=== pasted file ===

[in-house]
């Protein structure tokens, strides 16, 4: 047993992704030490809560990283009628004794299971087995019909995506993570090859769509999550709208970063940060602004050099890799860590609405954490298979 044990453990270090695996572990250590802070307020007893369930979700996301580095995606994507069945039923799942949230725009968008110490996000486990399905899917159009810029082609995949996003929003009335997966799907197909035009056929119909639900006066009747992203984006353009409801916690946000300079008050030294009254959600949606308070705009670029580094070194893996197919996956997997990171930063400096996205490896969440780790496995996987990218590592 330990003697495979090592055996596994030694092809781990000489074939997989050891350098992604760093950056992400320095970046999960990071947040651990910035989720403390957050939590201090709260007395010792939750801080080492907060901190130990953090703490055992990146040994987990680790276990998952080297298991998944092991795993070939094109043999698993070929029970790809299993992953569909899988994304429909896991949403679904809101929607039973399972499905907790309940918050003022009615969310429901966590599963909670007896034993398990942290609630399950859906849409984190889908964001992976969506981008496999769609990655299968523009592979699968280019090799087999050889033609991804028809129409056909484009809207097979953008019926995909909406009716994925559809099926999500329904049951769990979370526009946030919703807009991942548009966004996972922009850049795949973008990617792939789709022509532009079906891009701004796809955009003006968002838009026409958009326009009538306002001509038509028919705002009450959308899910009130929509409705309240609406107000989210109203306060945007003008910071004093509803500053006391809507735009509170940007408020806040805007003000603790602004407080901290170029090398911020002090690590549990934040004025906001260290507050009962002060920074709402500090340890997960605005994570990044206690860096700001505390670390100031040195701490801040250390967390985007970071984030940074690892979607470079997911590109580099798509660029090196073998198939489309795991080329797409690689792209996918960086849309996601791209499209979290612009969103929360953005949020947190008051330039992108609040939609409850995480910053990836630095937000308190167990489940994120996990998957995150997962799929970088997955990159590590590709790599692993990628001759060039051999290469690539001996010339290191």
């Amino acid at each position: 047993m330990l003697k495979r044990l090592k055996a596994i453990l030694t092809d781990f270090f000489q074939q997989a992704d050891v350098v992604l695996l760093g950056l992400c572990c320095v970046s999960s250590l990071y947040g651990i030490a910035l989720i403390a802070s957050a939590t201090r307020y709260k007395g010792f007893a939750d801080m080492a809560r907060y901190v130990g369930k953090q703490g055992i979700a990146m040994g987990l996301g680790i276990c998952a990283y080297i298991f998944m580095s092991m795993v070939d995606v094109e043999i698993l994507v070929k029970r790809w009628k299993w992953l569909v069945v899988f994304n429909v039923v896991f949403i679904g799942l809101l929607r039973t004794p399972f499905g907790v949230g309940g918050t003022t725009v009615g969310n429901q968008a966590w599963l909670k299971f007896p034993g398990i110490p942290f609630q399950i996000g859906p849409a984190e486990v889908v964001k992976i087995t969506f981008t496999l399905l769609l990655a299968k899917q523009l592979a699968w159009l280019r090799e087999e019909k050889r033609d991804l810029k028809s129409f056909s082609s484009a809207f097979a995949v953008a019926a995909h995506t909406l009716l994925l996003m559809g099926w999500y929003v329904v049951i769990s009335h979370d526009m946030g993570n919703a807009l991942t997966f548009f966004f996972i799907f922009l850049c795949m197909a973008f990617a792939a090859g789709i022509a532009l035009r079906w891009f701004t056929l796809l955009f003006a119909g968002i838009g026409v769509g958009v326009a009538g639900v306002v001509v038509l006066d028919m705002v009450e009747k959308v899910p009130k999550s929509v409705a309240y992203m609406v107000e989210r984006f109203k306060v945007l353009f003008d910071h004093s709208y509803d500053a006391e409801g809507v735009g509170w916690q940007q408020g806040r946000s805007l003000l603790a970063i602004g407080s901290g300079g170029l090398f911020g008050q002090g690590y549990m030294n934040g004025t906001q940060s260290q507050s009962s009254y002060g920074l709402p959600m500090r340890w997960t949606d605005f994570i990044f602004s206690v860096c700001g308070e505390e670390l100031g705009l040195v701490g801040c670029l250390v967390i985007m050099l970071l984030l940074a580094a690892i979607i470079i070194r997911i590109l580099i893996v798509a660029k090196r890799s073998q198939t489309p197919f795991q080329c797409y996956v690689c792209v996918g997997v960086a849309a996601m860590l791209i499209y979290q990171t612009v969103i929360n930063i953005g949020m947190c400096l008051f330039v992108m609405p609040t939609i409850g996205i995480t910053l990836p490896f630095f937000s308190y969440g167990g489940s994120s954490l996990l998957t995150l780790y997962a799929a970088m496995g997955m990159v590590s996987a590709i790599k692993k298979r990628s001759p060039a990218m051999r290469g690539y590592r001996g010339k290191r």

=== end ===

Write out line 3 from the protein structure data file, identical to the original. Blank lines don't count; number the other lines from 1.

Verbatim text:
């Amino acid at each position: 047993m330990l003697k495979r044990l090592k055996a596994i453990l030694t092809d781990f270090f000489q074939q997989a992704d050891v350098v992604l695996l760093g950056l992400c572990c320095v970046s999960s250590l990071y947040g651990i030490a910035l989720i403390a802070s957050a939590t201090r307020y709260k007395g010792f007893a939750d801080m080492a809560r907060y901190v130990g369930k953090q703490g055992i979700a990146m040994g987990l996301g680790i276990c998952a990283y080297i298991f998944m580095s092991m795993v070939d995606v094109e043999i698993l994507v070929k029970r790809w009628k299993w992953l569909v069945v899988f994304n429909v039923v896991f949403i679904g799942l809101l929607r039973t004794p399972f499905g907790v949230g309940g918050t003022t725009v009615g969310n429901q968008a966590w599963l909670k299971f007896p034993g398990i110490p942290f609630q399950i996000g859906p849409a984190e486990v889908v964001k992976i087995t969506f981008t496999l399905l769609l990655a299968k899917q523009l592979a699968w159009l280019r090799e087999e019909k050889r033609d991804l810029k028809s129409f056909s082609s484009a809207f097979a995949v953008a019926a995909h995506t909406l009716l994925l996003m559809g099926w999500y929003v329904v049951i769990s009335h979370d526009m946030g993570n919703a807009l991942t997966f548009f966004f996972i799907f922009l850049c795949m197909a973008f990617a792939a090859g789709i022509a532009l035009r079906w891009f701004t056929l796809l955009f003006a119909g968002i838009g026409v769509g958009v326009a009538g639900v306002v001509v038509l006066d028919m705002v009450e009747k959308v899910p009130k999550s929509v409705a309240y992203m609406v107000e989210r984006f109203k306060v945007l353009f003008d910071h004093s709208y509803d500053a006391e409801g809507v735009g509170w916690q940007q408020g806040r946000s805007l003000l603790a970063i602004g407080s901290g300079g170029l090398f911020g008050q002090g690590y549990m030294n934040g004025t906001q940060s260290q507050s009962s009254y002060g920074l709402p959600m500090r340890w997960t949606d605005f994570i990044f602004s206690v860096c700001g308070e505390e670390l100031g705009l040195v701490g801040c670029l250390v967390i985007m050099l970071l984030l940074a580094a690892i979607i470079i070194r997911i590109l580099i893996v798509a660029k090196r890799s073998q198939t489309p197919f795991q080329c797409y996956v690689c792209v996918g997997v960086a849309a996601m860590l791209i499209y979290q990171t612009v969103i929360n930063i953005g949020m947190c400096l008051f330039v992108m609405p609040t939609i409850g996205i995480t910053l990836p490896f630095f937000s308190y969440g167990g489940s994120s954490l996990l998957t995150l780790y997962a799929a970088m496995g997955m990159v590590s996987a590709i790599k692993k298979r990628s001759p060039a990218m051999r290469g690539y590592r001996g010339k290191r």